Haha. You have been fooled! That’s right… this isn’t a post on how to find the best airfares. Nor is it a post with tips for budget travel.
My friends, you have been duped into reading a post about currencies. Because it is the strength of the US dollar that has saved us 20% on our trip. 1<- – – Click this little footnote.
The Effects of FX
You see, had we embarked on this trip one year earlier, it would have been more expensive. A lot more expensive. And it all has to do with the way global currency markets are constantly moving.2
So I’m going to try to play DJ and mix a nerdy concept like exchange rates with something cool like travel.3
Because you can actually work out some very nice vacations if you are willing to travel to a location where the local currency has fallen against the Dollar.4 It’s a great feeling to order a prime steak, all the sides and appetizers you want, a nice bottle of wine… and then get the bill, divide-by-whatever to convert to Dollars, and say “wow that was cheap.”
So what does all that exchange stuff mean? Why has it “saved” us money? Well, as you might have heard in casual conversation around the water cooler recently,5 the US Dollar has been king of the foreign exchange – or “FX” – world.
Over the past year, the Dollar is up against almost every other currency in the world, which means that $1.00 USD today will get you more of everyone else’s currency than it would have a year ago.6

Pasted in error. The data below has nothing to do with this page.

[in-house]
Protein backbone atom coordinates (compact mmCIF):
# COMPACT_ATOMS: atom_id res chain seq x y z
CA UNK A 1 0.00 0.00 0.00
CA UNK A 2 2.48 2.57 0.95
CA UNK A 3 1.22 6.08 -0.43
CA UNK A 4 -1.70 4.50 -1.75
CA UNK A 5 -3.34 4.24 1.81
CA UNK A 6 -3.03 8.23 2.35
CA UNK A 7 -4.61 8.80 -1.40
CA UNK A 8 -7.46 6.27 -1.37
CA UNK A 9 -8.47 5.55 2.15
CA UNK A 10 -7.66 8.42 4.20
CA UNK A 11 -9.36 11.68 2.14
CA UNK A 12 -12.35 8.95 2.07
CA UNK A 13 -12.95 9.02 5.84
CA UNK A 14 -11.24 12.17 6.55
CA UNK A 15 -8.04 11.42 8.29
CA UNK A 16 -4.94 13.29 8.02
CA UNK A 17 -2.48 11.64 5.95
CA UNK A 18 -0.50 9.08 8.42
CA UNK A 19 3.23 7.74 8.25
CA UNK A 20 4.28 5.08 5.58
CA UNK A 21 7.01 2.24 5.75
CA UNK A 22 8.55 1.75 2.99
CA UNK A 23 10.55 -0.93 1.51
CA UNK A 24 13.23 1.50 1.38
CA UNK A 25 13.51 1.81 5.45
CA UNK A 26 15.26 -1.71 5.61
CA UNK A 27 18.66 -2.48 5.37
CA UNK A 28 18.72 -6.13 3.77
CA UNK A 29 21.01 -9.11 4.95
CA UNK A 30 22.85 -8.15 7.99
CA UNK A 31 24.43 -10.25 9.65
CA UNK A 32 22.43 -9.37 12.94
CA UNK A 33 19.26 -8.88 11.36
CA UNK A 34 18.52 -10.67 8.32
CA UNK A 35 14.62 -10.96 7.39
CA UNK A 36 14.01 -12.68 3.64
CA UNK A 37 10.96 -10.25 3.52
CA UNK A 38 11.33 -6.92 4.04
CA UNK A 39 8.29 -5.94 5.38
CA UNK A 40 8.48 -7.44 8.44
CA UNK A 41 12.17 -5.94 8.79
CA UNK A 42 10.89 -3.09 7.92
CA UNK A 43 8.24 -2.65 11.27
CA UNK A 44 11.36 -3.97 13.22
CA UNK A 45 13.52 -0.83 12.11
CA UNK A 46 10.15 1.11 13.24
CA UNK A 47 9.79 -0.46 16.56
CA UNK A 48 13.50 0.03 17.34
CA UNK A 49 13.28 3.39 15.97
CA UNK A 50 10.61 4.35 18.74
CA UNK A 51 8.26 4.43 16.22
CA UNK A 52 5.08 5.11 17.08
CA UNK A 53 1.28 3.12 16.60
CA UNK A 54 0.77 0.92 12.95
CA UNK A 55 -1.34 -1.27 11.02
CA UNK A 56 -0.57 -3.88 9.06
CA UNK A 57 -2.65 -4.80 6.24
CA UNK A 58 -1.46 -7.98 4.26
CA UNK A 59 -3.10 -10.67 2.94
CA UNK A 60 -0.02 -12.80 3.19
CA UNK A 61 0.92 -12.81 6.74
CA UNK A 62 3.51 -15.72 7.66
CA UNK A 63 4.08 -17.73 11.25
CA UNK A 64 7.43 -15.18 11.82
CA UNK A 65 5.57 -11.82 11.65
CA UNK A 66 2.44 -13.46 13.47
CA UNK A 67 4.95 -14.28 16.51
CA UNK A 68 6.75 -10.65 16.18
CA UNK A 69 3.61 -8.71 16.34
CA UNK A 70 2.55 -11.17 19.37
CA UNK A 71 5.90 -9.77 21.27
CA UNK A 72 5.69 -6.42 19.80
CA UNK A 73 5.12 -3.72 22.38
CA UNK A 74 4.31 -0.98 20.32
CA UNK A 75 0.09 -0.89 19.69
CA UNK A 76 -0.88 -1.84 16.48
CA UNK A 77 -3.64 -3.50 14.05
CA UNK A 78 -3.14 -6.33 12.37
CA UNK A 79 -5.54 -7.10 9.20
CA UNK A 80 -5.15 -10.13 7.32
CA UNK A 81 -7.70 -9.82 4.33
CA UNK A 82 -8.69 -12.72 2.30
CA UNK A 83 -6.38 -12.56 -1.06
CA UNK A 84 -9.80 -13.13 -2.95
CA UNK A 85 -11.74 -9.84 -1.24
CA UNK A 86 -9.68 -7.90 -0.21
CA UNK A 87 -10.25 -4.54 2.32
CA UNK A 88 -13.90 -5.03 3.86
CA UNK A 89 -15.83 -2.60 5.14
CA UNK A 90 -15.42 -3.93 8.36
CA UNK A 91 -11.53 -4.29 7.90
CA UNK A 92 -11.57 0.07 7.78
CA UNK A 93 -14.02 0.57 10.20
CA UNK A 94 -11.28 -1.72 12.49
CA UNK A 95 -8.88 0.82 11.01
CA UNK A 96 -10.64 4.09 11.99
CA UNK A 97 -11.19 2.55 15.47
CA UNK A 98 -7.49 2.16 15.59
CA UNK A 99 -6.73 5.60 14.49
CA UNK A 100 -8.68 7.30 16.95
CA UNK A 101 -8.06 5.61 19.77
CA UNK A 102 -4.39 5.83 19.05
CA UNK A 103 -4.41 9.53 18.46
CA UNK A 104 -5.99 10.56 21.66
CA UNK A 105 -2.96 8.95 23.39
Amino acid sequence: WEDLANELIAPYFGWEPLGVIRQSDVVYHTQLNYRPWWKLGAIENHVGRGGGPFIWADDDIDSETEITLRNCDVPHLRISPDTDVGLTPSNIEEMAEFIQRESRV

That 50,000 Yen withdrawal cost us a little over $403 dollars. Had we started our trip one year earlier, the same 50,000 Yen withdrawal would have cost us $493 dollars. So we “saved” about 90 bucks due to the Dollar gaining almost 20% against the Japanese Yen over the past year.8
You see, in July of 2014 the exchange rate was $1.00 USD = 101 Japanese Yen. In July of this year, the exchange rate was $1.00 USD = 124 Yen. So just like that, Lauren and I got an extra 23 Yen – or 20% more Yen – for every dollar we exchanged.9
The Return of King Dollar
But it’s not just Japan. For Indonesia, Malaysia, and Singapore we also got a “discount” as the Dollar today is stronger than a year ago by 13%, 16%, and 9%, respectively.10
Nor is it just the Asian currencies that have fallen against the Dollar. Let’s take a look at a financial product/thing called “The Dollar Index.” The Dollar Index is a numerical way to express the value of the US dollar against a basket of other major currencies.11 Said differently… the Dollar Index is a number. When it goes higher, the Dollar is getting stronger. When it goes lower, the Dollar is getting weaker.12
And when you chart it, the result looks like this:
As you can see… in mid-2014 the Dollar took off.13 This rise in the US Dollar represented broad strength against all of our major trading partners.
Here’s a quick chart I threw together showing the change in the US Dollar against what we currency-trading nerds call “the Majors” over the past year:14
As you can clearly see… the Dollar has had a great run against “The Majors” over the past year. But it’s not just these large mega-economies whose currencies have lost ground against King Dollar.
Question: Does your country export oil or natural gas?
Well, then I don’t need to tell you that your currency has been kicked in the teeth this past year as energy prices have plummeted. Let’s look at a sample the “oil & gas” currencies:
Note: Several of the major oil/gas exporters artificially peg their currencies to the US Dollar so the rates do not change. (i.e. Saudi Arabian Riyal, U.A.E. Dirham, and the Qatari Riyal).
As you can see… it has been a really bad year for those currencies as well.
But it’s also not just an oil & gas thing. If you are major exporter of other commodities OR if you are an emerging or frontier market… then guess what:
Yep. It’s just a sea of red out there. The US Dollar has basically beaten them all.